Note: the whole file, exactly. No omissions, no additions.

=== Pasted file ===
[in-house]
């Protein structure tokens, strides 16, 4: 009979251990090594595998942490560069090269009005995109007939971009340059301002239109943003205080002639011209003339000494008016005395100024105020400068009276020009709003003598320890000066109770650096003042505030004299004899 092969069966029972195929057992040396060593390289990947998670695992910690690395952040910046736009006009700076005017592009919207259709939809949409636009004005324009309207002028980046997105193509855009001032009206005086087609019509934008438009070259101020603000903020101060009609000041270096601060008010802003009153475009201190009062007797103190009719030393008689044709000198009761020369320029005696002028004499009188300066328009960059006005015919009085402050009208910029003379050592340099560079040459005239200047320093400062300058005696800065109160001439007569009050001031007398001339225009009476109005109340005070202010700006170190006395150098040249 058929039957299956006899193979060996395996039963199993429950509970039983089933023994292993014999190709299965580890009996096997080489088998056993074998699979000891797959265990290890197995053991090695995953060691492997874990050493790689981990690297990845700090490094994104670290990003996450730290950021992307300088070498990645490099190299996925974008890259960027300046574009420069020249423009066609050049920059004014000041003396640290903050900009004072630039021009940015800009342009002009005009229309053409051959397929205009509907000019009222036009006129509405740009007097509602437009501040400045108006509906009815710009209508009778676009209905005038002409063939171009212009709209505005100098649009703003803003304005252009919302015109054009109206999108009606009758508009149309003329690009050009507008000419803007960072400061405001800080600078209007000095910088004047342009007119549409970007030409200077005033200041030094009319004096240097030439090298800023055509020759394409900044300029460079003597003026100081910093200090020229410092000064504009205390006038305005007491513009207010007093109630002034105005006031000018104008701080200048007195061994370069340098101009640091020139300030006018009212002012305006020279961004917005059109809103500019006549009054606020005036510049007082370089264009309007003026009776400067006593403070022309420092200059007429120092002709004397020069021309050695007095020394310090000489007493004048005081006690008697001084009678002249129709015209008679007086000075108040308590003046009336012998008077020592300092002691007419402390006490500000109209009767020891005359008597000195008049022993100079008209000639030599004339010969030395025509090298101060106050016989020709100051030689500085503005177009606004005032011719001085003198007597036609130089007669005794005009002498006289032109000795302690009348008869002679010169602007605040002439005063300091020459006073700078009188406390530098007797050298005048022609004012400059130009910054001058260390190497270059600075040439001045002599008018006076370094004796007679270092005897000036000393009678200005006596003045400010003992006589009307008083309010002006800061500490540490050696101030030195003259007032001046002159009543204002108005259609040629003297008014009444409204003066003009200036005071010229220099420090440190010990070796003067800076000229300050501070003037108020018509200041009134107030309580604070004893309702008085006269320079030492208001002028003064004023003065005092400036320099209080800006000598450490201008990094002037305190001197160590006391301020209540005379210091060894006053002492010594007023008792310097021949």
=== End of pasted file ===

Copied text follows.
[in-house]
């Protein structure tokens, strides 16, 4: 009979251990090594595998942490560069090269009005995109007939971009340059301002239109943003205080002639011209003339000494008016005395100024105020400068009276020009709003003598320890000066109770650096003042505030004299004899 092969069966029972195929057992040396060593390289990947998670695992910690690395952040910046736009006009700076005017592009919207259709939809949409636009004005324009309207002028980046997105193509855009001032009206005086087609019509934008438009070259101020603000903020101060009609000041270096601060008010802003009153475009201190009062007797103190009719030393008689044709000198009761020369320029005696002028004499009188300066328009960059006005015919009085402050009208910029003379050592340099560079040459005239200047320093400062300058005696800065109160001439007569009050001031007398001339225009009476109005109340005070202010700006170190006395150098040249 058929039957299956006899193979060996395996039963199993429950509970039983089933023994292993014999190709299965580890009996096997080489088998056993074998699979000891797959265990290890197995053991090695995953060691492997874990050493790689981990690297990845700090490094994104670290990003996450730290950021992307300088070498990645490099190299996925974008890259960027300046574009420069020249423009066609050049920059004014000041003396640290903050900009004072630039021009940015800009342009002009005009229309053409051959397929205009509907000019009222036009006129509405740009007097509602437009501040400045108006509906009815710009209508009778676009209905005038002409063939171009212009709209505005100098649009703003803003304005252009919302015109054009109206999108009606009758508009149309003329690009050009507008000419803007960072400061405001800080600078209007000095910088004047342009007119549409970007030409200077005033200041030094009319004096240097030439090298800023055509020759394409900044300029460079003597003026100081910093200090020229410092000064504009205390006038305005007491513009207010007093109630002034105005006031000018104008701080200048007195061994370069340098101009640091020139300030006018009212002012305006020279961004917005059109809103500019006549009054606020005036510049007082370089264009309007003026009776400067006593403070022309420092200059007429120092002709004397020069021309050695007095020394310090000489007493004048005081006690008697001084009678002249129709015209008679007086000075108040308590003046009336012998008077020592300092002691007419402390006490500000109209009767020891005359008597000195008049022993100079008209000639030599004339010969030395025509090298101060106050016989020709100051030689500085503005177009606004005032011719001085003198007597036609130089007669005794005009002498006289032109000795302690009348008869002679010169602007605040002439005063300091020459006073700078009188406390530098007797050298005048022609004012400059130009910054001058260390190497270059600075040439001045002599008018006076370094004796007679270092005897000036000393009678200005006596003045400010003992006589009307008083309010002006800061500490540490050696101030030195003259007032001046002159009543204002108005259609040629003297008014009444409204003066003009200036005071010229220099420090440190010990070796003067800076000229300050501070003037108020018509200041009134107030309580604070004893309702008085006269320079030492208001002028003064004023003065005092400036320099209080800006000598450490201008990094002037305190001197160590006391301020209540005379210091060894006053002492010594007023008792310097021949």